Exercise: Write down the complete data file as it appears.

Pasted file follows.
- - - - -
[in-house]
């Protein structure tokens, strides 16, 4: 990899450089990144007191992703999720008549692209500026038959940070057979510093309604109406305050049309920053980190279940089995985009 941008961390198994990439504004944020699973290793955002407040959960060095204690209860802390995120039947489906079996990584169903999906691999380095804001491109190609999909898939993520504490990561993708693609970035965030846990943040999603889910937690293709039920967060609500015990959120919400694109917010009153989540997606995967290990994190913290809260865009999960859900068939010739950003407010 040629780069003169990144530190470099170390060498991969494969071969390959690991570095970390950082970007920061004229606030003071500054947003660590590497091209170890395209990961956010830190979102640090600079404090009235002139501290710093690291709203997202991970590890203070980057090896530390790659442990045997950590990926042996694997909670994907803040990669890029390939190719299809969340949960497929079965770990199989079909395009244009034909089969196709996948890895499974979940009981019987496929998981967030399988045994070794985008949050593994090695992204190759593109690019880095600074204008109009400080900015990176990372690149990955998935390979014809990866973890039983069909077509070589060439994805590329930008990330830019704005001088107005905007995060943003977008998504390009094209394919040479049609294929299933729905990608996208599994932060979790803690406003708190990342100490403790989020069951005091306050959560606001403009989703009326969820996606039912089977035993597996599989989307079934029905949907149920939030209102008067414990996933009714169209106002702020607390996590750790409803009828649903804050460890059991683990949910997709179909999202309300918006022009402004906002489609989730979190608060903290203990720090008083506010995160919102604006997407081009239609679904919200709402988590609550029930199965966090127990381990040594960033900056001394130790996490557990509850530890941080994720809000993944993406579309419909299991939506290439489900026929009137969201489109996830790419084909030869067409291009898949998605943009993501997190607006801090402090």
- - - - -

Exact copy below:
[in-house]
């Protein structure tokens, strides 16, 4: 990899450089990144007191992703999720008549692209500026038959940070057979510093309604109406305050049309920053980190279940089995985009 941008961390198994990439504004944020699973290793955002407040959960060095204690209860802390995120039947489906079996990584169903999906691999380095804001491109190609999909898939993520504490990561993708693609970035965030846990943040999603889910937690293709039920967060609500015990959120919400694109917010009153989540997606995967290990994190913290809260865009999960859900068939010739950003407010 040629780069003169990144530190470099170390060498991969494969071969390959690991570095970390950082970007920061004229606030003071500054947003660590590497091209170890395209990961956010830190979102640090600079404090009235002139501290710093690291709203997202991970590890203070980057090896530390790659442990045997950590990926042996694997909670994907803040990669890029390939190719299809969340949960497929079965770990199989079909395009244009034909089969196709996948890895499974979940009981019987496929998981967030399988045994070794985008949050593994090695992204190759593109690019880095600074204008109009400080900015990176990372690149990955998935390979014809990866973890039983069909077509070589060439994805590329930008990330830019704005001088107005905007995060943003977008998504390009094209394919040479049609294929299933729905990608996208599994932060979790803690406003708190990342100490403790989020069951005091306050959560606001403009989703009326969820996606039912089977035993597996599989989307079934029905949907149920939030209102008067414990996933009714169209106002702020607390996590750790409803009828649903804050460890059991683990949910997709179909999202309300918006022009402004906002489609989730979190608060903290203990720090008083506010995160919102604006997407081009239609679904919200709402988590609550029930199965966090127990381990040594960033900056001394130790996490557990509850530890941080994720809000993944993406579309419909299991939506290439489900026929009137969201489109996830790419084909030869067409291009898949998605943009993501997190607006801090402090």